Now that you’ve dipped your literary toes into the ice and snow of northern New Hampshire, any thoughts of returning? Or perhaps you have a Miami novel up your sleeve?
Oceanview (Lamentation’s publisher) wants a sequel to Lamentation, so I will be drafting that before year’s end. I have the story mapped out, know the general plotline and arc, just a matter of making the time to get back in there. Funny you mention Miami. My new novel (which I am just about ready to have my agent start shopping) Occam’s Razor, takes place in South Florida. As you maybe heard my time at FIU was not exactly smooth. I went through a divorce and almost died in a motorcycle accident. I hated the place when I left. But my opinion of the place has softened a bit in recent years. Occam’s Razor gave me a chance to explore some of those feelings. And I know every writer says this whenever he finishes a new book, but I honestly think this new novel is the best thing I’ve ever written. So maybe it’s my reconciliatory opportunity to be friends with Miami again.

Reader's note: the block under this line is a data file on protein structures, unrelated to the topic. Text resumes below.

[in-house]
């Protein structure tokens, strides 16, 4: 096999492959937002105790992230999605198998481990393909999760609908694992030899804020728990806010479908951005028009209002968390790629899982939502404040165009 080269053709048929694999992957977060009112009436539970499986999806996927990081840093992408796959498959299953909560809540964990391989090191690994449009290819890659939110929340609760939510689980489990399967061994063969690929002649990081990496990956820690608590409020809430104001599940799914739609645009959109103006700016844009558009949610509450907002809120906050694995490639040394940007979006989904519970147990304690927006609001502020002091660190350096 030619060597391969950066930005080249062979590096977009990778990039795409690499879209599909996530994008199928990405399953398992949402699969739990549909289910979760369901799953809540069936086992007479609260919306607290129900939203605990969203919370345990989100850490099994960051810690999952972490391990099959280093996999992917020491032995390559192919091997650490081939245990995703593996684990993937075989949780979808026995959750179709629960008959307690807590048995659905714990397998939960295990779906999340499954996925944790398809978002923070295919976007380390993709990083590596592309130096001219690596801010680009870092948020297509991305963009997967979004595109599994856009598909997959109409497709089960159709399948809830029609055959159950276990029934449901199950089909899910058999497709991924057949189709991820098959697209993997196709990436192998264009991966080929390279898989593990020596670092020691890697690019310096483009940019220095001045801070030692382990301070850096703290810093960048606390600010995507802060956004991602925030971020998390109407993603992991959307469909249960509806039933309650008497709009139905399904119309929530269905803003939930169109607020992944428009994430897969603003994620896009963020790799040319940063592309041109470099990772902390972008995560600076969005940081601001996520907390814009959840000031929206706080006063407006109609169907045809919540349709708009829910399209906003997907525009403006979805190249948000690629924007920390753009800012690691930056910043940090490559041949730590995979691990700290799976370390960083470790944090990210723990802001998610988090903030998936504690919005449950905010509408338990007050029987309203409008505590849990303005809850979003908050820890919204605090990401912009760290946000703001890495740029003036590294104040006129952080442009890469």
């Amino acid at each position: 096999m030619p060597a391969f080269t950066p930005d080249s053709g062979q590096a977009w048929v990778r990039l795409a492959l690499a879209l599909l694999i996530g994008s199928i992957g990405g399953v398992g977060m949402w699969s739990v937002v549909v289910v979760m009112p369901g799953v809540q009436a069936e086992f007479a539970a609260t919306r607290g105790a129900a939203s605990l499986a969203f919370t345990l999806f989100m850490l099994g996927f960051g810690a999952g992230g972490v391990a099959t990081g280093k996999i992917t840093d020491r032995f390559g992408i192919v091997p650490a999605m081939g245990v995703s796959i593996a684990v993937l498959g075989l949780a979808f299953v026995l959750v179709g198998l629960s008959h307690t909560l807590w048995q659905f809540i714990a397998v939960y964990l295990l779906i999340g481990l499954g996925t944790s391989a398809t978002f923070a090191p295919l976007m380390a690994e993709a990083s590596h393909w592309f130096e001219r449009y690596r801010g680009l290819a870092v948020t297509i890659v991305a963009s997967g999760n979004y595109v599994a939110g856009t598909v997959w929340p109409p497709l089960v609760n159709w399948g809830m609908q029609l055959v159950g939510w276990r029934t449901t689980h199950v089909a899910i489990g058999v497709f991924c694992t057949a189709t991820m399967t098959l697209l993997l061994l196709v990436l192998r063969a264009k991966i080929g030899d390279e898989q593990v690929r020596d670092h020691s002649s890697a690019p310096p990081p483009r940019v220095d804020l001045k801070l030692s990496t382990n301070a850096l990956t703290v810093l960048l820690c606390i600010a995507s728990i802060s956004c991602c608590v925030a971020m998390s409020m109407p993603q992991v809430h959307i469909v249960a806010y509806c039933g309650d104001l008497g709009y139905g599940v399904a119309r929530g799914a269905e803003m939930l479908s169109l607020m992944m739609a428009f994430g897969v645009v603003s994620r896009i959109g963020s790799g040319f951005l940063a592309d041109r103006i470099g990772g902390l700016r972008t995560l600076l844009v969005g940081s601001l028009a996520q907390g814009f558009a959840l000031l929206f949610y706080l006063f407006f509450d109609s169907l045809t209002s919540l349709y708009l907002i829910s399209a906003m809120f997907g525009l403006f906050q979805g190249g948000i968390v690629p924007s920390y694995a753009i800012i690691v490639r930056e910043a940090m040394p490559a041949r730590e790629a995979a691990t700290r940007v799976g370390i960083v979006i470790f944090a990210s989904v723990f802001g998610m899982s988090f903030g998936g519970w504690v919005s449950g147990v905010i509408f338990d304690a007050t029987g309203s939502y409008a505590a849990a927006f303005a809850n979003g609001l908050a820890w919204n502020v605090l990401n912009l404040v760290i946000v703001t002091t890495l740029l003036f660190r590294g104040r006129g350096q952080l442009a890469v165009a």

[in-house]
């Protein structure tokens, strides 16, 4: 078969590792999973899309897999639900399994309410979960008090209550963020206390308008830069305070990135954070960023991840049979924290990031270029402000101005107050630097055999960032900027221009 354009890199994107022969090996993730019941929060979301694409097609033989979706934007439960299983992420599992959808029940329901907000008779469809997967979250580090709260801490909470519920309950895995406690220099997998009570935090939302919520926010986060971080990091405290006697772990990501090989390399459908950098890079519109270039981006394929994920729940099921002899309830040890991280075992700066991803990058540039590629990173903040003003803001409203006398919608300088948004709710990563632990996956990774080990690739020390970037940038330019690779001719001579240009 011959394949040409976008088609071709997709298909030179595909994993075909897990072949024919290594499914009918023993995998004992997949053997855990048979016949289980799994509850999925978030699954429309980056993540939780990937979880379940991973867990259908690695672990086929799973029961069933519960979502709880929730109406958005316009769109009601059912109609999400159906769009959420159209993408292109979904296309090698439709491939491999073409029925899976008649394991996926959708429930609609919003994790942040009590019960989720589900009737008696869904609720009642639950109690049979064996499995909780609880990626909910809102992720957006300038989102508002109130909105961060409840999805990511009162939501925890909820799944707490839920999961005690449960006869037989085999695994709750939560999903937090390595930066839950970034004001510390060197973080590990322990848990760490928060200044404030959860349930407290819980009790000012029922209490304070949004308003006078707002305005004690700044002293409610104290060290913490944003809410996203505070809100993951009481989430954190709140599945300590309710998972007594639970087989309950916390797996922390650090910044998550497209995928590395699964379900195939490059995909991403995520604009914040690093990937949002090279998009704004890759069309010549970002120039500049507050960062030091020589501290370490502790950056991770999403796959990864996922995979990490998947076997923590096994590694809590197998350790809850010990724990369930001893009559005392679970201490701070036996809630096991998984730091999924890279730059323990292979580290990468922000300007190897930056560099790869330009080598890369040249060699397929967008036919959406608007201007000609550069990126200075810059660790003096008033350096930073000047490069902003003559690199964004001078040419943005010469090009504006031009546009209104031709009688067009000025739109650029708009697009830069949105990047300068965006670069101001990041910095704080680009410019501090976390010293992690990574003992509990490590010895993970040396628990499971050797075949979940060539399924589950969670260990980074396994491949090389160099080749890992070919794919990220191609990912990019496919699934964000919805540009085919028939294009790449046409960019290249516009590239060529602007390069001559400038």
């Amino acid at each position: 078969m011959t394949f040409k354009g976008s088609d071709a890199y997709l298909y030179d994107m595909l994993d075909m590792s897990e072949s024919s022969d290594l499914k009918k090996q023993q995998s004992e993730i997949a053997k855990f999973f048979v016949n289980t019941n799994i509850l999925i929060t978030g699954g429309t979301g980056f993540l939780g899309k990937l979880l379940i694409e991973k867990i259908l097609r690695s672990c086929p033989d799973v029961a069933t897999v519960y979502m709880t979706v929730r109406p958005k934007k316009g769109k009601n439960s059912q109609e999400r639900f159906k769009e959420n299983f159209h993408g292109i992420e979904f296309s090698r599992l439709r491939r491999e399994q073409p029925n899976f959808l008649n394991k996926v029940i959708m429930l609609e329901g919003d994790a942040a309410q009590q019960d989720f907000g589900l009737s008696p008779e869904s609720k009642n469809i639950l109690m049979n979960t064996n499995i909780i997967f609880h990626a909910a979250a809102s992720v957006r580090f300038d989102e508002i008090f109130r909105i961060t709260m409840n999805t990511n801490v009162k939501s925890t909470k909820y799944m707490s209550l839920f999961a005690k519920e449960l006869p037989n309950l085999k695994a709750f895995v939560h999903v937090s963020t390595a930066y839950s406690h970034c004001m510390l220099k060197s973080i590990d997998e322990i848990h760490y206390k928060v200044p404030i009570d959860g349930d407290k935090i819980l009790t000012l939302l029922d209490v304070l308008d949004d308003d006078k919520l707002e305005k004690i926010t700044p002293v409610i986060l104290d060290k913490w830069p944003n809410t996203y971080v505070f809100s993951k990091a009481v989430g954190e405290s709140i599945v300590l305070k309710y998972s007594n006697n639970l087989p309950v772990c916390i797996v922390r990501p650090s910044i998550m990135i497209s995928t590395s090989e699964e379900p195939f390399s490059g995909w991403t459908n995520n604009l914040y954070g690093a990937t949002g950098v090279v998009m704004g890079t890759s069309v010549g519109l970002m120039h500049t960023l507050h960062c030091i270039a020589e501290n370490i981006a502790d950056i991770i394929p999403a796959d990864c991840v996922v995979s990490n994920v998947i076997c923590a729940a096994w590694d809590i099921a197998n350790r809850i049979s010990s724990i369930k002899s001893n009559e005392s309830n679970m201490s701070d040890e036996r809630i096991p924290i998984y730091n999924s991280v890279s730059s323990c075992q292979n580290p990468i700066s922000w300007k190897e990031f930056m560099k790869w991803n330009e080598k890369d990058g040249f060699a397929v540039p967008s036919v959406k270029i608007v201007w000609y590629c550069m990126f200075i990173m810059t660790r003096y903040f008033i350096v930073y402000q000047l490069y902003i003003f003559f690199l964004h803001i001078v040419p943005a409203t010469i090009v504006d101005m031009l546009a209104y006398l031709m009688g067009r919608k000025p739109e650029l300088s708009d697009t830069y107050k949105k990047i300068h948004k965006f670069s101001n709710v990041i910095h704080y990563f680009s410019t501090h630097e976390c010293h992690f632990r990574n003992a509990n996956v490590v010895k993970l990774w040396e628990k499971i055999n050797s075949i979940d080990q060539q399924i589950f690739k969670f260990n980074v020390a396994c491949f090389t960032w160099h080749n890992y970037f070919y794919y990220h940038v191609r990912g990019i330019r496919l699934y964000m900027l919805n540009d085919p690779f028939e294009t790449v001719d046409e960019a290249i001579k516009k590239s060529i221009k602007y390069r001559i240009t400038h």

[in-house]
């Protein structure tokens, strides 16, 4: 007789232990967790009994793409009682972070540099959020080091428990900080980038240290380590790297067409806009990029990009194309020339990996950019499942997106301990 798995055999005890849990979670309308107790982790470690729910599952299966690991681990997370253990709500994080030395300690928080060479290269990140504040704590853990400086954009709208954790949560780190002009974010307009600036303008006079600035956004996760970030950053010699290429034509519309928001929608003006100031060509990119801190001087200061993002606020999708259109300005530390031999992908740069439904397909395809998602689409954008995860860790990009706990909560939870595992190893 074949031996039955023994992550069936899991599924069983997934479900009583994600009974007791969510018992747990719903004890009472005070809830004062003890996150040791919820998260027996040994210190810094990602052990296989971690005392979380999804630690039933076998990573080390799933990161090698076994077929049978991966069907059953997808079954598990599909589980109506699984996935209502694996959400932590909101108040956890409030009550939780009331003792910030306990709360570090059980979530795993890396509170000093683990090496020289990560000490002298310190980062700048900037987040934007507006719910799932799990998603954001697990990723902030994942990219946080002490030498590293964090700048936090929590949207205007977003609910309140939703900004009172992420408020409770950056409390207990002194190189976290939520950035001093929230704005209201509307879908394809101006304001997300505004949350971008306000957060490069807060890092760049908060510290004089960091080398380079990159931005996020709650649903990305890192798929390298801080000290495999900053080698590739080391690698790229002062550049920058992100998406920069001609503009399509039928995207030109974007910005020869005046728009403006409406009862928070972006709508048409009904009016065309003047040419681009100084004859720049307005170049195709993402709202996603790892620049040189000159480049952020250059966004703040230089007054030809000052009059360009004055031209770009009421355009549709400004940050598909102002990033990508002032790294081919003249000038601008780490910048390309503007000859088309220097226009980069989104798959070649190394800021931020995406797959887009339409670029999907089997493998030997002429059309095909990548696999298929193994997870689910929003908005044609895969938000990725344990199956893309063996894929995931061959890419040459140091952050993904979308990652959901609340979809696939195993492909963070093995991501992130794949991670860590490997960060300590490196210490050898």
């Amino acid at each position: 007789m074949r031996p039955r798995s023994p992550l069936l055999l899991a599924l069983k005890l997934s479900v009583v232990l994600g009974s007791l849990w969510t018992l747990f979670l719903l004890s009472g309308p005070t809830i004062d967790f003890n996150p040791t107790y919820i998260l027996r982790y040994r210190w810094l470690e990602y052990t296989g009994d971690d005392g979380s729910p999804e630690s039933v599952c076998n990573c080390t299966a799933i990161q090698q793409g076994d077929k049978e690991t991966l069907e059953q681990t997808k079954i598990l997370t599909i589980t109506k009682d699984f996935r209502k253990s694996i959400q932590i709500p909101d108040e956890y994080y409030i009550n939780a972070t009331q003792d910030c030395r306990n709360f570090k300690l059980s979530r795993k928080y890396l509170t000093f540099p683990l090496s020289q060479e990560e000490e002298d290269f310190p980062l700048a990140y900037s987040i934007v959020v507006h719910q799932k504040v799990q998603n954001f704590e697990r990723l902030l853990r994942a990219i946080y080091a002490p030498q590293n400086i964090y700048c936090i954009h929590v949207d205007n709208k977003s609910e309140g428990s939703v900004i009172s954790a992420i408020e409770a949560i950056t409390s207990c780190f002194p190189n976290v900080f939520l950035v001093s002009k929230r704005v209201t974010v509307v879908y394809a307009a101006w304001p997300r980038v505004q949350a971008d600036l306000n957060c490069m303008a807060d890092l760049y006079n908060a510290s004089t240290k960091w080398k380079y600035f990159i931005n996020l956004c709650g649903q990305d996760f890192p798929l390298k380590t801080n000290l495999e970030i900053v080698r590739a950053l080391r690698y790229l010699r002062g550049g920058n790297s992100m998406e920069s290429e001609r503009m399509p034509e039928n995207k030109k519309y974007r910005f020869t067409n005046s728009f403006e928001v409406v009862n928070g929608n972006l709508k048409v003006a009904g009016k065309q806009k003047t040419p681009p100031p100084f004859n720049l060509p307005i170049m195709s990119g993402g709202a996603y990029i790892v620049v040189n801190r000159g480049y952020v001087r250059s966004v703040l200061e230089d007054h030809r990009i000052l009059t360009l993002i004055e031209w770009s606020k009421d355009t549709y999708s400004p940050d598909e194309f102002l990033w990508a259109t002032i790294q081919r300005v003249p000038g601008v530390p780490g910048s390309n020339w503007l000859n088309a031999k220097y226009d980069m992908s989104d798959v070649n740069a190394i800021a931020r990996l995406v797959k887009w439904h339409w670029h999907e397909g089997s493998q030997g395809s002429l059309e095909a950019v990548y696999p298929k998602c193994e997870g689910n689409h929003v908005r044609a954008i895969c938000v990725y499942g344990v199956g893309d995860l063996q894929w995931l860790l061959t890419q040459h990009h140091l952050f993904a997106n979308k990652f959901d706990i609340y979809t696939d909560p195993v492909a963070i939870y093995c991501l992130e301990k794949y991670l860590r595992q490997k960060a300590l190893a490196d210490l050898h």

Joe’s popular blog, “Candy and Cigarettes,” provides him with a strong link to his fans. Clifford lives in California with his wife, Justine, and their son.